Anyone with two eyes, a heart, and a Disney+ subscription is probably enjoying Disney Gallery: The Mandalorian, the recent behind-the-scenes doc chronicling the making of the first Star Wars live-action TV series — you know, the one with Baby Yoda.
The first two installments of the multi-part series are available, which gives Mandalorian executive producer and writer Jon Favreau and his fellow creatives an opportunity to take a deep-ish dive into how Disney and Lucasfilm brought the fan-favorite series to life using new digital production techniques mixed with ol' fashioned analog puppets and craftsmanship. The first episode, "Directing," focuses on the series' star-studded cast of directors — Deborah Chow, Rick Famuyiwa, Dave Filoni, Bryce Dallas Howard, and Taika Waititi — while the second episode, "Legacy," dives into Star Wars' impact on film, culture, technology, and everything in between.
If you're like us, then watching this behind-the-scenes chronicle has you itching for more peeks behind the Star Wars curtain. Here are 10 more documentaries you should check out.
Empire of Dreams (2004)
Released in 2004, to coincide with the original trilogy’s DVD debut, Empire of Dreams is a feature-length, in-depth look at how George Lucas and his team of filmmakers made the original trilogy in a way that would change movies forever. While some of the broad-strokes beats are well-covered for die-hard fans of the franchise, the real draw here is the B-roll from the sets of A New Hope and The Empire Strikes Back, as well as the vintage interviews with Harrison Ford, Mark Hamill, and the late Carrie Fisher.
Watching Lucas and his cast on the set, making some of the original trilogy’s most iconic scenes, is still goosebump-inducing 16 years later.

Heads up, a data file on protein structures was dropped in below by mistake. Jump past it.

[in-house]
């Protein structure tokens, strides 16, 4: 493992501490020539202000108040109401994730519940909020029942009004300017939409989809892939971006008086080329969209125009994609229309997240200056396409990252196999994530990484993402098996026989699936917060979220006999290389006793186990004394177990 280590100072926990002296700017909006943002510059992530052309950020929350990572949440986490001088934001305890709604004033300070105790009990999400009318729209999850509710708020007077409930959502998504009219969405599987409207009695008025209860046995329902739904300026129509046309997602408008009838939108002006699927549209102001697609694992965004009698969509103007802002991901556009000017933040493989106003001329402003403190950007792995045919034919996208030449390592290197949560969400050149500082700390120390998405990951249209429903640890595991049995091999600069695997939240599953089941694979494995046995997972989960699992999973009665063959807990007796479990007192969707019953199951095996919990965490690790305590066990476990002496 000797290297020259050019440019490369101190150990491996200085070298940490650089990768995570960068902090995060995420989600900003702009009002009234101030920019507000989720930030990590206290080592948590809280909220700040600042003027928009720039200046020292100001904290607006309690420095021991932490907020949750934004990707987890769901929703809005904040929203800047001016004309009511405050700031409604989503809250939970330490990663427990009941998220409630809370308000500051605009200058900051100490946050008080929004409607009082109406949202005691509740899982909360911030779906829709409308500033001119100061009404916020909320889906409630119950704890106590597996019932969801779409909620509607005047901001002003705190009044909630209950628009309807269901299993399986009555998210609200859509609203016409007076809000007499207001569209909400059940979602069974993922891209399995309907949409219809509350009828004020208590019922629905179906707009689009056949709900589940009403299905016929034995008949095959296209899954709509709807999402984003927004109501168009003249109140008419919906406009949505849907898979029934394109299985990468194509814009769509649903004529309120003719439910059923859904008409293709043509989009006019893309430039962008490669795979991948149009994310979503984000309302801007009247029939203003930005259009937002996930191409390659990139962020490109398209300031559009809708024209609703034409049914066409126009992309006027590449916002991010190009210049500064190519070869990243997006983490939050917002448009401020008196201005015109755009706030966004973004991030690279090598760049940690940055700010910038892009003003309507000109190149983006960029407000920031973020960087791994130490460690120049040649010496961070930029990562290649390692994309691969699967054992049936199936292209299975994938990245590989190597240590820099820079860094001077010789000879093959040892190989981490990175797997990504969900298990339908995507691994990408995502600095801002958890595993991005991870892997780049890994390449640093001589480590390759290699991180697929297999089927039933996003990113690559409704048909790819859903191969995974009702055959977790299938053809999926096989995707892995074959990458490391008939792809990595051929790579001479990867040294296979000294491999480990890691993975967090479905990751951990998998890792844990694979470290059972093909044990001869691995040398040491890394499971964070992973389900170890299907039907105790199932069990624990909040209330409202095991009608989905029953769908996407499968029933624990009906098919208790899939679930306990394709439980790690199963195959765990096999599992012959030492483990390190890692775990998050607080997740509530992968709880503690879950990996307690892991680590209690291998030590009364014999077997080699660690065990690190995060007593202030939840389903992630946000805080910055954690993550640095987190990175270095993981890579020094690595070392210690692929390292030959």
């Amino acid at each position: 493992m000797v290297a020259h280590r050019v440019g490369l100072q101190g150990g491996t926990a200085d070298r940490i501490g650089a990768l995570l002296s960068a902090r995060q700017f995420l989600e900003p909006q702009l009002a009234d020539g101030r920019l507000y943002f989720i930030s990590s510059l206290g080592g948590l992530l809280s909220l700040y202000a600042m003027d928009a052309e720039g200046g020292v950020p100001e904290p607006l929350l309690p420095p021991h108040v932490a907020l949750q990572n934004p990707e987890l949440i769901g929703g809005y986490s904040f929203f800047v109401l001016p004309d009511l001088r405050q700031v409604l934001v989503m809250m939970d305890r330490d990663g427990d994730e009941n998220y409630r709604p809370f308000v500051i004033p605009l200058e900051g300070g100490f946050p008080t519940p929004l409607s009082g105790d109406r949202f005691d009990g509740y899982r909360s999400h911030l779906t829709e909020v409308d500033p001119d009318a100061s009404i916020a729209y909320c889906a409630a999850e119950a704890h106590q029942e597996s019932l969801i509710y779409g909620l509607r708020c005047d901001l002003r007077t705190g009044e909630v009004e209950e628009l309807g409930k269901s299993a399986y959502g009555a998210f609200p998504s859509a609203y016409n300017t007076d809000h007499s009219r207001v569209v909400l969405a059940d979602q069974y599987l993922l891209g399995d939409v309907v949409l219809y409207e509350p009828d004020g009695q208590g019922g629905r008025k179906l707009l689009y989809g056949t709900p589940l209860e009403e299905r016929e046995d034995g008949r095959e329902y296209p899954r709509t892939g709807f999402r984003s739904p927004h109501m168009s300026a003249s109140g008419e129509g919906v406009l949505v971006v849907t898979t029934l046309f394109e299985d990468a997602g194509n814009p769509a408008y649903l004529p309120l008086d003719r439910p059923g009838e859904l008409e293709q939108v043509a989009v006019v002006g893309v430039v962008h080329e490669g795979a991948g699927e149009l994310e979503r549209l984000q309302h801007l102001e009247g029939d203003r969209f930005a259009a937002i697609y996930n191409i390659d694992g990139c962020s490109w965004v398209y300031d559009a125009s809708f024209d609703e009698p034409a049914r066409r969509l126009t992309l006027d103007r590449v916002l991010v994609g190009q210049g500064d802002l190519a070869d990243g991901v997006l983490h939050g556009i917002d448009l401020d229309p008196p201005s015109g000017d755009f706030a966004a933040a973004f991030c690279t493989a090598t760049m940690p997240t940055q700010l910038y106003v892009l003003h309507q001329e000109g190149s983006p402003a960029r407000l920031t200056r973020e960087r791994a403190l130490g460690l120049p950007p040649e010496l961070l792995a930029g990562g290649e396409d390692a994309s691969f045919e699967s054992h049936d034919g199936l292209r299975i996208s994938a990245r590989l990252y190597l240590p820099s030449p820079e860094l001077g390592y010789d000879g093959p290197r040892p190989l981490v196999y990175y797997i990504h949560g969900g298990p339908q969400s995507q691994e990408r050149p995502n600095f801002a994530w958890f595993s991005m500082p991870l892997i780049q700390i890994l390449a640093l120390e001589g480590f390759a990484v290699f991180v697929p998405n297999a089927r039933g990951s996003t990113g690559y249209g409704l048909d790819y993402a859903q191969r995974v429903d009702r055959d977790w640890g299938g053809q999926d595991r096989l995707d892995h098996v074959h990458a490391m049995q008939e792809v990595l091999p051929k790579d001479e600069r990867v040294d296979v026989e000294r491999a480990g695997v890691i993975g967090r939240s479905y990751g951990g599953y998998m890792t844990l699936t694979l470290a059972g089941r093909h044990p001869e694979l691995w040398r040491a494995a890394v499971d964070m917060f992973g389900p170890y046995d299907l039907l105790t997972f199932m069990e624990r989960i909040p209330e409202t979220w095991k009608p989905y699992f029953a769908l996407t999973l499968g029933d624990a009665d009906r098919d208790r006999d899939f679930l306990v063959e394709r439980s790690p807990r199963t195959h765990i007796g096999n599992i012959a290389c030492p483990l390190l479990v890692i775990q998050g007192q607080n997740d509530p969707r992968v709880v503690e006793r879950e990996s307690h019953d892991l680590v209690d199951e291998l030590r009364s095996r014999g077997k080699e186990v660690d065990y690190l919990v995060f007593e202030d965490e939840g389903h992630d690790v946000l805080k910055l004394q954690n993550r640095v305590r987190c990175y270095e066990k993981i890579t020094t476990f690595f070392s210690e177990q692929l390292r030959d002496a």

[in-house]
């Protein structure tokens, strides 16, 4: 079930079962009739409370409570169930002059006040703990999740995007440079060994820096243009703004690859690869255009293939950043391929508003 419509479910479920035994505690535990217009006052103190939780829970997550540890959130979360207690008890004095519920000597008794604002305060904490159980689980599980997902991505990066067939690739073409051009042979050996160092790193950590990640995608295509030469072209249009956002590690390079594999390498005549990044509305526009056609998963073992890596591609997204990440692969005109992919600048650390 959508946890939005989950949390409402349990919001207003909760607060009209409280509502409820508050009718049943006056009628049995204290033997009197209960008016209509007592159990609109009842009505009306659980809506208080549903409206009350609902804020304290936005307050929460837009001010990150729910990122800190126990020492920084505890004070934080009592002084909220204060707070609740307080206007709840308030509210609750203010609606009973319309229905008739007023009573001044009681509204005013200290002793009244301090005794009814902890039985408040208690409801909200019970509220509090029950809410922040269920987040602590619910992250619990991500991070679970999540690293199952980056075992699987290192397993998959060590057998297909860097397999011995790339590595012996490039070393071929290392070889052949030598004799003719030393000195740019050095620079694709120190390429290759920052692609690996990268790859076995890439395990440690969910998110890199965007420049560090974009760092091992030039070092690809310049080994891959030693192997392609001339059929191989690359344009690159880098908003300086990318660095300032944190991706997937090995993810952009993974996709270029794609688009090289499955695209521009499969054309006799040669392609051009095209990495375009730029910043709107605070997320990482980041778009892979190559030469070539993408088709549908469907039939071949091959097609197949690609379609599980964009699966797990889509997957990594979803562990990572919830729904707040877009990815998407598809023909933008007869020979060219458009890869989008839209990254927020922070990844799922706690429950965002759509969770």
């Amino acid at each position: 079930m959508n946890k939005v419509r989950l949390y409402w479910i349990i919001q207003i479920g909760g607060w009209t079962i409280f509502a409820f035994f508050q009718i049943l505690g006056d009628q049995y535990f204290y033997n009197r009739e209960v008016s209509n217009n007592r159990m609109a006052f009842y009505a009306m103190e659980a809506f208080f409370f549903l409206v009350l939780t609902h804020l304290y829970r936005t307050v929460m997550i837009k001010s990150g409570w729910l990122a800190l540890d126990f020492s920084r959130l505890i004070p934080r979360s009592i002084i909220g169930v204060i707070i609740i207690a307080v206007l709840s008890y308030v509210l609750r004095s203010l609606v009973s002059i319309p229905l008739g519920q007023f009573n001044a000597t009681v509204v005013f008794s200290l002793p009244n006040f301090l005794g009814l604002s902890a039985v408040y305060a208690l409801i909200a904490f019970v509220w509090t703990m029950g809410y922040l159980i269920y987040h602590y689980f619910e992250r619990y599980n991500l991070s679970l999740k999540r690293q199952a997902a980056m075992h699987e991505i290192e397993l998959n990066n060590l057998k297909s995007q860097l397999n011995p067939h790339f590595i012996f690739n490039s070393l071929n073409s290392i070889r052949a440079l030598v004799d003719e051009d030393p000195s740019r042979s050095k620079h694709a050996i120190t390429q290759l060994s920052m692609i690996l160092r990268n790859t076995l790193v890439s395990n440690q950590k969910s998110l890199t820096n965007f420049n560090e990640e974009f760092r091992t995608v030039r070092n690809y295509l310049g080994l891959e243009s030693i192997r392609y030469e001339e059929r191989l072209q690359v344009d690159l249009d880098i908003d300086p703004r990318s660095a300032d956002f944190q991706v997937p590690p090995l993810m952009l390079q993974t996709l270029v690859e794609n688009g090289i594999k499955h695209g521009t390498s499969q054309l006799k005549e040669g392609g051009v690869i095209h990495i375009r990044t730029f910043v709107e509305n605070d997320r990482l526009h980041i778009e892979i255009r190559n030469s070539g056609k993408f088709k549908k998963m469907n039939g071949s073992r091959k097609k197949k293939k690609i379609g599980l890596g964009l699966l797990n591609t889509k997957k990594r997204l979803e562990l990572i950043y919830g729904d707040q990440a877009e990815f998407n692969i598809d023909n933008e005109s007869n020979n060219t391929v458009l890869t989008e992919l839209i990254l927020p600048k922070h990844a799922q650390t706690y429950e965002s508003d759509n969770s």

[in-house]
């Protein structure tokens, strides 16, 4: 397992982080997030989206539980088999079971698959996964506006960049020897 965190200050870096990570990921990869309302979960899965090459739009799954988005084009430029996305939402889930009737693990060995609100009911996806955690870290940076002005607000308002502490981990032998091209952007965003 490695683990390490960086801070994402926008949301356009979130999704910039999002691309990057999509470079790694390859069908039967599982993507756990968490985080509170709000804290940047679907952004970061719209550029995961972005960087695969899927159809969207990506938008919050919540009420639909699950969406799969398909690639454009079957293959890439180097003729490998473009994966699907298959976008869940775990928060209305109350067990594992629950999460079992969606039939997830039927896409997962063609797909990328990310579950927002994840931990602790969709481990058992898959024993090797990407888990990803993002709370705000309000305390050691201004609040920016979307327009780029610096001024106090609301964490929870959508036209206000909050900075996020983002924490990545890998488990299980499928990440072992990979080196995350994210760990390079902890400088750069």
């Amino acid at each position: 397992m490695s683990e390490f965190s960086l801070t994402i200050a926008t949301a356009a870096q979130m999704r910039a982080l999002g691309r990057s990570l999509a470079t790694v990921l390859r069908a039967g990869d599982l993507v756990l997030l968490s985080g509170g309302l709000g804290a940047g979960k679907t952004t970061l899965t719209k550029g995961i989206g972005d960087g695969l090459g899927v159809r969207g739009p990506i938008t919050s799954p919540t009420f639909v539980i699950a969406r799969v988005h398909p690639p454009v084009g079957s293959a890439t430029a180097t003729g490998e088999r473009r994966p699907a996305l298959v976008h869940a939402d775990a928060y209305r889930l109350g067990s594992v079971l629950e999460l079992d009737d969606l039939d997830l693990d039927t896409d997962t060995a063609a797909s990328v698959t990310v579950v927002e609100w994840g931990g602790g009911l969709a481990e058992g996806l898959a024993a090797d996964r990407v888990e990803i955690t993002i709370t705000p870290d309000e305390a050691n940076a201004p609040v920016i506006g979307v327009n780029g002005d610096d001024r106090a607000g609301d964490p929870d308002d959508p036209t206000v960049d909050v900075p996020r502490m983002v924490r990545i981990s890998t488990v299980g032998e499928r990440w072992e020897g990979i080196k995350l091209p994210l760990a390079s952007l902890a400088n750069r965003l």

The Beginning: Making Star Wars: Episode I – The Phantom Menace (1999)
Aka "The One Where Spielberg and Lucas Play With a Life-Sized Battle Droid."
Look, in my opinion, The Phantom Menace is as disappointing as Jar Jar is offensive, but the best thing to come out of the movie (other than John Williams' “Duel of the Fates” cue) is the making of it.
The centerpiece of Phantom Menace's DVD release, The Beginning is a surprising, warts-and-all chronicle of the first Star Wars prequel. (The all-access pass viewers have to the production is a sharp contrast to the top-secret way Disney often handles this franchise and its Marvel properties now, with the possible exception of The Last Jedi making-of doc.) There are no corporate overlords to appease or protect here as the documentary takes a fly-on-the-wall approach to the production's struggles and triumphs in telling the first Star Wars story with computer graphics visual effects mixed with old-school practical filmmaking.
Watching a candid George Lucas direct his first film since 1977's Star Wars — and gaining insights into his process (and the potentially problematic nature of it) — is worth revisiting.
The Director and the Jedi (2018)
One of the best making-of documentaries ever, director Anthony Wonke's feature-length chronicle of how Rian Johnson and company made The Last Jedi feels like the type of generous bonus feature fans would get on discs in the early 2000s. Director Rian Johnson and producer Ram Bergman give Wonke unfettered access to what would become the most controversial Star Wars movie, with highlights including rarely-seen production aspects like the director signing off on the final approved budget. If you ever wanted to know how one gets a sea cow puppet to a remote island location, or watch Mark Hamill watch Frank Oz bring Yoda to life, Director has got you covered.
At a time when electronic press kits are what pass for special features on Blu-rays nowadays, Wonke's work here is proof that fans and audiences deserve more than just hastily-edited B-roll.
The Skywalker Saga (2020)
The Rise of Skywalker's attempt to replicate some of The Director and the Jedi's success is a mixed bag, much like the trilogy capper it chronicles. The feature-length doc is full of behind-the-scenes observations that barely go much further than surface-level, which is disappointing given that director and co-writer J.J. Abrams' movie wraps up over 40 years' worth of Star Wars stories. (But this aspect is not unexpected, given Abrams' "mystery box" approach to making movies.)